exit if item >10

Discussion in 'Perl Misc' started by Rudra Banerjee, Dec 26, 2012.

  1. Hello friends,
    I am a perl illiterate, but managed to write a code for gcstar(a package to create catalogue), to export to latex.
    I have one little problem. problem is, for movies, the list of actors are written as
    <actors>
    <line>
    <col>Russell Crowe</col>
    <col></col>
    </line>
    <line>
    <col>Jennifer Connelly</col>
    <col></col>
    </line>
    <line>
    <col>Ed Harris</col>
    <col></col>
    </line>
    <line>
    <col>Paul Bettany</col>
    <col></col>
    .......

    and so on.
    I have the code to extract these *all* Actors listed, i.e., between <actors> to </actors>.
    The corresponding piece of code is:
    $result .=' & \multirow{1}{4in}{' . $self->getLocal('actors') . ': \small{' .
    $self->transformValue ($item->{actors}, 'actors') . '}} \\'
    if $item->{actors};

    what I am trying to do is to do a check like:
    if ($item->{actors} || $item->{actors}>10);
    so that not more then 10 actors name are included.
    but this line has no effect. can you kindly help me with this?
    Rudra Banerjee, Dec 26, 2012
    #1
    1. Advertising

  2. use XML::Simple;
    my $xml = XMLin($event, ContentKey => 'col' );
    my @actors = map {$_->{col}[0]} @{$xml->{line}};

    print $#actors >= 10 ? 'too many' : @actors
    George Mpouras, Dec 26, 2012
    #2
    1. Advertising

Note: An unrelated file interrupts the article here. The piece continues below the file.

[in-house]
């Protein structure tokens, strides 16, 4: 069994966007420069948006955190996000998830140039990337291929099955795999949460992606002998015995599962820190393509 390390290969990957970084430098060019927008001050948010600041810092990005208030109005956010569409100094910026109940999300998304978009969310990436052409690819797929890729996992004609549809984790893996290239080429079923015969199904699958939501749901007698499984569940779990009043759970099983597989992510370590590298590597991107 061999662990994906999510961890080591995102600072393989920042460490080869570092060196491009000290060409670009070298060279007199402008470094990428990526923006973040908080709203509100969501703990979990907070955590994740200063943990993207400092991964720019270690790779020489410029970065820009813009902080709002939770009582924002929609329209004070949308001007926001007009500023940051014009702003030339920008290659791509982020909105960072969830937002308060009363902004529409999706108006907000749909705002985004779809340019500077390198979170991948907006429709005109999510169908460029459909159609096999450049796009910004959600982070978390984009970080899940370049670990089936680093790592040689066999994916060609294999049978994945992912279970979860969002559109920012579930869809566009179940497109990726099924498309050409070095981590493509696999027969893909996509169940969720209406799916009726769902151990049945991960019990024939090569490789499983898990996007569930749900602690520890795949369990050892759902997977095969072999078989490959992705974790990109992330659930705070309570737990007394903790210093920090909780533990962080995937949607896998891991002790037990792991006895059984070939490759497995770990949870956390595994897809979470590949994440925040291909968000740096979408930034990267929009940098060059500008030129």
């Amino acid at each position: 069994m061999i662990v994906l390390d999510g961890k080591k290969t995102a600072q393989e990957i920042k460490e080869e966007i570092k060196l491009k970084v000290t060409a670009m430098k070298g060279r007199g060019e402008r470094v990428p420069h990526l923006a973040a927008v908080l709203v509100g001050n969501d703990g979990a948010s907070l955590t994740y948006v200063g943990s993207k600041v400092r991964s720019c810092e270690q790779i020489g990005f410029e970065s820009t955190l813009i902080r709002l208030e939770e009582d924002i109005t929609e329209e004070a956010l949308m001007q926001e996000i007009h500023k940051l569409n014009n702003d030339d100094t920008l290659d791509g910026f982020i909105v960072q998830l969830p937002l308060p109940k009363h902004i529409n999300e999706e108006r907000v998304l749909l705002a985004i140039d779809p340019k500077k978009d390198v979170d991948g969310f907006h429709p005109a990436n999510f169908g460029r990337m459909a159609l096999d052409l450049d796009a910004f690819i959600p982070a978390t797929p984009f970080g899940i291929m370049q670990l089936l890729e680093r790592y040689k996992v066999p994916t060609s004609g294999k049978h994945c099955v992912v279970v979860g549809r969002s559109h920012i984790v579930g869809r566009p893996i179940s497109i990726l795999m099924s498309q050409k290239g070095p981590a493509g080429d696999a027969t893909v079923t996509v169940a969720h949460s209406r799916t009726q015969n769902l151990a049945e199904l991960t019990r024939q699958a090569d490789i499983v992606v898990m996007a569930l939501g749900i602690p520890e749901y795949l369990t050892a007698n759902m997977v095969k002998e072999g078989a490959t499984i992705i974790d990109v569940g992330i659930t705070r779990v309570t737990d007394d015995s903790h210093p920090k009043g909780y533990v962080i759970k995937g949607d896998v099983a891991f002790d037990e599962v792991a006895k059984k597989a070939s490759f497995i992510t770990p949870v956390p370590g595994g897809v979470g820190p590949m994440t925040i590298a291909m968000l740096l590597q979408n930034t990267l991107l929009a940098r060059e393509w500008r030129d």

3. use XML::Simple;
    my $xml = XMLin(q[

    <actors>
    <line>
    <col>Russell Crowe</col>
    <col></col>
    </line>
    <line>
    <col>Jennifer Connelly</col>
    <col></col>
    </line>
    <line>
    <col>Ed Harris</col>
    <col></col>
    </line>
    <line>
    <col>Paul Bettany</col>
    <col></col>
    </line>
    </actors>

    ]);
    my @actors = map {$_->{col}[0]} @{$xml->{line}};

    print $#actors >= 10 ? 'too many' : @actors
    George Mpouras, Dec 26, 2012
    #3
  4. "George Mpouras"
    <> wrote:
    >print $#actors >= 10 ? 'too many' : @actors


    Didn't you mean
    print (scalar @actors) > 10 ? 'too many' : @actors
    maybe?

    jue
    Jürgen Exner, Dec 26, 2012
    #4
  5. I think that $#array is faster than scalar(@array) - 1 because scalar is
    counting while $# points to the last offset



    Ο "Jurgen Exner" έγÏαψε στο μήνυμα
    news:...

    "George Mpouras"
    <> wrote:
    >print $#actors >= 10 ? 'too many' : @actors


    Didn't you mean
    print (scalar @actors) > 10 ? 'too many' : @actors
    maybe?

    jue
    George Mpouras, Dec 26, 2012
    #5
  6. [It wasn't me who messed up the quoting levels and did a TOFU]

    "George Mpouras"
    <> wrote:
    >I think that $#array is faster than scalar(@array) - 1 because scalar is
    >counting while $# points to the last offset
    >
    >? "Jurgen Exner" ?????? ??? ??????
    >news:...
    >
    >"George Mpouras"
    ><> wrote:
    >>print $#actors >= 10 ? 'too many' : @actors

    >
    >Didn't you mean
    >print (scalar @actors) > 10 ? 'too many' : @actors
    >maybe?


    Actually no. The length of an array is stored in the array directly and
    can be accessed in O(1). No need for counting at all.
    Plus $#array will give you the wrong result if someone was stupid enough
    to mess with $[.

    jue
    Jürgen Exner, Dec 26, 2012
    #6
  7. oops....may be I was not clear enough, but the <actors>...</actors> are from gcstar, and I cant really do a "my $xml = XMLin(q[" here!
    Rudra Banerjee, Dec 26, 2012
    #7
  8. Rudra Banerjee

    J. Gleixner Guest

    On 12/26/12 15:44, Rudra Banerjee wrote:
    > oops....may be I was not clear enough, but the<actors>...</actors> are from gcstar, and I cant really do a "my $xml = XMLin(q[" here!